The side gig, also known as “side hustle,” has become a popular way for physicians to create additional income or pursue a passion project.
COVID-19–related income loss has inspired more doctors to take up side gigs, but the trend predates 2020. To gauge the prevalence of side gigs among physicians, Medscape surveyed more than 2500 practicing doctors in the United States about their side gigs ― what they do, what they earn, and what they hope to gain.
Thirty-seven percent of doctors currently have a side gig. Physicians who have had a side gig for at least a year answered that they’ve sought additional income for an average of 10 years. “I have seen physicians pursue side gigs more and more in recent years,” says David Beran, DO, emergency physician and writer. “Sometimes they are clinical jobs, sometimes they’re not clinical but medical, and sometimes they’re neither.”
Men Are Twice as Likely to Have Side Gigs
Men (two thirds) are more likely to have a side gig than women (one third), according to the survey.
Nisha Mehta, MD, a radiologist who has founded two online communities, Physician Side Gigs and Physician Community, sees these data as encouraging, considering the stereotypes of men and women doctors. “To me, it states that despite the challenges that female physicians traditionally face in finding the bandwidth to balance work, family, and a side gig, particularly during their first decade and a half of practice, women physicians are finding innovative ways to create fulfillment and flexibility in their careers,” she says.
Most men’s side gigs are medical-related. The most popular side gigs among men were medical consulting (27%), expert witness (25%), chart review (20%), and speaking (16%), such as making presentations at conferences or being a guest lecturer. Women doctors were more likely to have a nonmedical side gig. Women’s most popular medical activities were medical consulting and medical moonlighting (17%), telemedicine consulting and advising (15%), and speaking (13%).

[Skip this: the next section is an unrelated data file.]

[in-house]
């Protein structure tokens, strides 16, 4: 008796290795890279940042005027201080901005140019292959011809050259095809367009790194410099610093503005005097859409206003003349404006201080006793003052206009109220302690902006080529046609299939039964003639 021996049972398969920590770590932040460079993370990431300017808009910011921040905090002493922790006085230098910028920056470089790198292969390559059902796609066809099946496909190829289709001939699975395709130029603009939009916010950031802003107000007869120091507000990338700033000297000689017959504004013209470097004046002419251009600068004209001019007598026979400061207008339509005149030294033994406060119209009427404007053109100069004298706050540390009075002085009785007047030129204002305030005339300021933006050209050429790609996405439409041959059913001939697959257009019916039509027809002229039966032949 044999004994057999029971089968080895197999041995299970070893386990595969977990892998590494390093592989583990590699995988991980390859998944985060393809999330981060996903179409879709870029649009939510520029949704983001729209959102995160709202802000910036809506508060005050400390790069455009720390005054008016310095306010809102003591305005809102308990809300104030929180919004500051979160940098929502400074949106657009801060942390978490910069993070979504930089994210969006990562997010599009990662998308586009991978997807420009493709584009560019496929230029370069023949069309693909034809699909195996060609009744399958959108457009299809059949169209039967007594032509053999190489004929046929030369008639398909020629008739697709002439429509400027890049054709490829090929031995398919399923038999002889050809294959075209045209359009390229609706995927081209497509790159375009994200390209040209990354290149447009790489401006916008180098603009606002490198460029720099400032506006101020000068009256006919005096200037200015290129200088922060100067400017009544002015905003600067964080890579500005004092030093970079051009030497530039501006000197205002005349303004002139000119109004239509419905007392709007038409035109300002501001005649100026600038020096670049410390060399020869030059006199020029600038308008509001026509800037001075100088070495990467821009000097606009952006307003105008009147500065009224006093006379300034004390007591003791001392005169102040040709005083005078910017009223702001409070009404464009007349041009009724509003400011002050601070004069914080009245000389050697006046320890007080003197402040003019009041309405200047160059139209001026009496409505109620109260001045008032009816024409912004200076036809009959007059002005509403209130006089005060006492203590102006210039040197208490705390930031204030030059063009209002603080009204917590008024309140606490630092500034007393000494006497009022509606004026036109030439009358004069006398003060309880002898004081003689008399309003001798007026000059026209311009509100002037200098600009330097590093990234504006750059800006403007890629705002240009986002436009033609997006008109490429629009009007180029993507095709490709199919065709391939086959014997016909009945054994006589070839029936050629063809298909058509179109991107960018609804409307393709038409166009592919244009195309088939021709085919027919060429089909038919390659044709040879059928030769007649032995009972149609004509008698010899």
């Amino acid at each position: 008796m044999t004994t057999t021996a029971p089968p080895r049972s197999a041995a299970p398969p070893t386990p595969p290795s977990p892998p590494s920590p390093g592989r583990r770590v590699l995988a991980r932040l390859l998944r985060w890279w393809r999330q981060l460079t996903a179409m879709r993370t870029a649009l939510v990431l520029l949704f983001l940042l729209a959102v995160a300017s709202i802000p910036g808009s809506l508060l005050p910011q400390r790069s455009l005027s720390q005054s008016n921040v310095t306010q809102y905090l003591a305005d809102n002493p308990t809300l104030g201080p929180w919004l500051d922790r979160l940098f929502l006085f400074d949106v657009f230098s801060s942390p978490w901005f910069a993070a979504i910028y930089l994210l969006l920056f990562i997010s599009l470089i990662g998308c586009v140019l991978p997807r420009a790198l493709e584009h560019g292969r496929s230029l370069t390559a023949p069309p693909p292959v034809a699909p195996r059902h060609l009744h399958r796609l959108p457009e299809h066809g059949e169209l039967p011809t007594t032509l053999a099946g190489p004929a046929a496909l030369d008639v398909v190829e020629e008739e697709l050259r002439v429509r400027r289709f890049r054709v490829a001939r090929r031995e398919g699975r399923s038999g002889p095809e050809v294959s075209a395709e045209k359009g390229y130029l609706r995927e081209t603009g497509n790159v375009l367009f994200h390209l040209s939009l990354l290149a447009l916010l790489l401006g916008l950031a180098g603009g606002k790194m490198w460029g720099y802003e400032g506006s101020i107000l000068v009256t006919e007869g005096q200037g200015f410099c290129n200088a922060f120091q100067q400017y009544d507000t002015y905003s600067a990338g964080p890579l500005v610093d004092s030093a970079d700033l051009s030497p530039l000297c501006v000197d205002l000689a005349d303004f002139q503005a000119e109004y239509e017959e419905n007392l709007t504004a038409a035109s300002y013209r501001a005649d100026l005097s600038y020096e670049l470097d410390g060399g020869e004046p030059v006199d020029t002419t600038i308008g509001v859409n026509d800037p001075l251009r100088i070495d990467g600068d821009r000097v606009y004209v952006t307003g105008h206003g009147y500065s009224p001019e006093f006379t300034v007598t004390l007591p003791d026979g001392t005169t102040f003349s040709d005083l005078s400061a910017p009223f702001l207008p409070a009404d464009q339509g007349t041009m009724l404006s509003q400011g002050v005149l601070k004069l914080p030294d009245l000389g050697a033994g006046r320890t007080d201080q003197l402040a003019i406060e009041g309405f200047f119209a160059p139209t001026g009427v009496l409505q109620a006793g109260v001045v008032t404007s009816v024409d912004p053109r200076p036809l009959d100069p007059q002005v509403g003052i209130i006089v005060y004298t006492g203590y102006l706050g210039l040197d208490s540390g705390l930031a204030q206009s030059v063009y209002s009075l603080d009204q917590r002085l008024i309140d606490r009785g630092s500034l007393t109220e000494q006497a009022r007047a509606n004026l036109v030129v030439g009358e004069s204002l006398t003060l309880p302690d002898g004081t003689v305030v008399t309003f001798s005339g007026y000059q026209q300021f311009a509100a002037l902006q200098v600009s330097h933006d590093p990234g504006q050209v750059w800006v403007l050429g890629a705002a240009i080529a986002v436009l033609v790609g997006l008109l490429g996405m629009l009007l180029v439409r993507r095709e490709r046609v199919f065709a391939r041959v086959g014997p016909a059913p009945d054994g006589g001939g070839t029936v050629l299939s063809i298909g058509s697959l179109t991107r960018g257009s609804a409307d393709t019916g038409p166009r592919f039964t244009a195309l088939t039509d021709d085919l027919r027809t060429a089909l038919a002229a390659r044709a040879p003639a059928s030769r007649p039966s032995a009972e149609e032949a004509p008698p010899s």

Of physicians with a side gig, two thirds said that their side gig was nonmedical. On the whole, real estate (21%) and investing (19%) were the two most popular kinds of nonmedical side gigs. Among women, real estate was the most popular nonmedical side gig.
Men’s nonmedical side gigs more often included consulting, sports, electronics, investing, business, and real estate. Women’s side gigs more often included crafts, social media, and blogging. Answers included “owning a vegan restaurant,” “astrological charts,” “owning a picture frame shop,” and “buying and selling antiques online.”
COVID-19 Pushed Many Into Side Gigs
Nearly half of physicians who began a side gig within the past year reported that the challenges of COVID-19 influenced their decision to do so. According to the Medscape Physician Compensation Report 2021, many doctors saw their income drop because of job loss, reduced hours, or reduced patient volume.
Doctors spend an average of 16 hours per month on their side gig. Half of them report that lack of time keeps them from becoming more successful at it. “It’s almost impossible for me to get enough time to get this really going,” wrote one respondent. “I end up having to use my vacation time and my family time to work my side gig. Yes, it’s bringing in money and I’m glad for that, but I’m afraid it’s going to lead to burnout, and my family is annoyed about my lack of free time.”
Half of physicians said they had to learn new skills for their side gig, and two thirds reported that they would benefit “a lot” or “some” from learning business skills.
Extra Money the Main Side Gig Driver
Nearly half (48%) of physicians answered that their main goal in pursuing their side gig was to earn extra money. The next most popular answers were “to have fun” (12%), “to begin building a second career for when I retire” (11%), and “to use/build my skills” (10%). Primary care physicians and specialists equally reported that having an additional income stream was their main goal.
The average annual income from side gigs was $25,300, which took a hit from the pre-COVID average of $28,600. Men ($27,500) earned more than women ($20,900). Physicians reported expecting $35,400 at most annually from their side gig. Men ($37,300) expected to earn more than women ($32,000). Just under one third of physicians reported getting tax benefits from their side gig.
One half of doctors reported that their primary jobs and side gigs were equally fulfilling; 23% reported that side gigs were more fulfilling, and one quarter reported that they were less so. Two-thirds of doctors reported being very satisfied or satisfied with their primary jobs.
Participants in the survey were Medscape members. More than 2500 physicians responded, and more than 1800 engaged in a side gig.
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